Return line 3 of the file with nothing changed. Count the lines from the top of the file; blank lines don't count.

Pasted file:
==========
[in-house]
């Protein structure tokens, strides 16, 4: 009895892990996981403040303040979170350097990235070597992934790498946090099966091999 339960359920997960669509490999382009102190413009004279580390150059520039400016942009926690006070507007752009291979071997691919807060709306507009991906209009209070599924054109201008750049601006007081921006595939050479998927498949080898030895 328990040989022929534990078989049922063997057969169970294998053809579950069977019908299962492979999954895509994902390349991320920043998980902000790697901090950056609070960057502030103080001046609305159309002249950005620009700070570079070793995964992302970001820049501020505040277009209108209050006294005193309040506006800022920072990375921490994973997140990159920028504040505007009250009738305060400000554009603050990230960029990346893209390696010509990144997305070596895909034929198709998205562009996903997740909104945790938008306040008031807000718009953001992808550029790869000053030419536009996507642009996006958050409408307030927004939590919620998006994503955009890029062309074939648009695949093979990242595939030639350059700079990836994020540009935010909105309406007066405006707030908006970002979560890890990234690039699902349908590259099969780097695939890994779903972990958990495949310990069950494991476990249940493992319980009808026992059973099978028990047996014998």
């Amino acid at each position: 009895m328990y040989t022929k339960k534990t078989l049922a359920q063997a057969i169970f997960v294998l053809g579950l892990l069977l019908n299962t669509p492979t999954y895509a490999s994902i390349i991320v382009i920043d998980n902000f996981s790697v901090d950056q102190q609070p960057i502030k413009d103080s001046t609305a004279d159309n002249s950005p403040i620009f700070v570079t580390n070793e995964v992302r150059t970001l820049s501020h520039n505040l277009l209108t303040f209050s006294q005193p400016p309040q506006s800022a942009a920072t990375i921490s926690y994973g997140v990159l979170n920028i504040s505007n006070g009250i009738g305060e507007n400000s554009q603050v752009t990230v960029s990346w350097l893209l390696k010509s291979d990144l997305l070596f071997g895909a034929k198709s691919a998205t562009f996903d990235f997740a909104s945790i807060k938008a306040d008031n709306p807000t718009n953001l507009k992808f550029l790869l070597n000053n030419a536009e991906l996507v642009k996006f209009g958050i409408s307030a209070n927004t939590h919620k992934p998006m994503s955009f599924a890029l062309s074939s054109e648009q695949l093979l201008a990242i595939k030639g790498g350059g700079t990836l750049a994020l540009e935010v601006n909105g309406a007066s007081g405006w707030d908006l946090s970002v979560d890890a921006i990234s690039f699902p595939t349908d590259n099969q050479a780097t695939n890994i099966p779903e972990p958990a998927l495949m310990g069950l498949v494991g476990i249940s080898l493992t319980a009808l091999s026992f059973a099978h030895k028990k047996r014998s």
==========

């Amino acid at each position: 009895m328990y040989t022929k339960k534990t078989l049922a359920q063997a057969i169970f997960v294998l053809g579950l892990l069977l019908n299962t669509p492979t999954y895509a490999s994902i390349i991320v382009i920043d998980n902000f996981s790697v901090d950056q102190q609070p960057i502030k413009d103080s001046t609305a004279d159309n002249s950005p403040i620009f700070v570079t580390n070793e995964v992302r150059t970001l820049s501020h520039n505040l277009l209108t303040f209050s006294q005193p400016p309040q506006s800022a942009a920072t990375i921490s926690y994973g997140v990159l979170n920028i504040s505007n006070g009250i009738g305060e507007n400000s554009q603050v752009t990230v960029s990346w350097l893209l390696k010509s291979d990144l997305l070596f071997g895909a034929k198709s691919a998205t562009f996903d990235f997740a909104s945790i807060k938008a306040d008031n709306p807000t718009n953001l507009k992808f550029l790869l070597n000053n030419a536009e991906l996507v642009k996006f209009g958050i409408s307030a209070n927004t939590h919620k992934p998006m994503s955009f599924a890029l062309s074939s054109e648009q695949l093979l201008a990242i595939k030639g790498g350059g700079t990836l750049a994020l540009e935010v601006n909105g309406a007066s007081g405006w707030d908006l946090s970002v979560d890890a921006i990234s690039f699902p595939t349908d590259n099969q050479a780097t695939n890994i099966p779903e972990p958990a998927l495949m310990g069950l498949v494991g476990i249940s080898l493992t319980a009808l091999s026992f059973a099978h030895k028990k047996r014998s």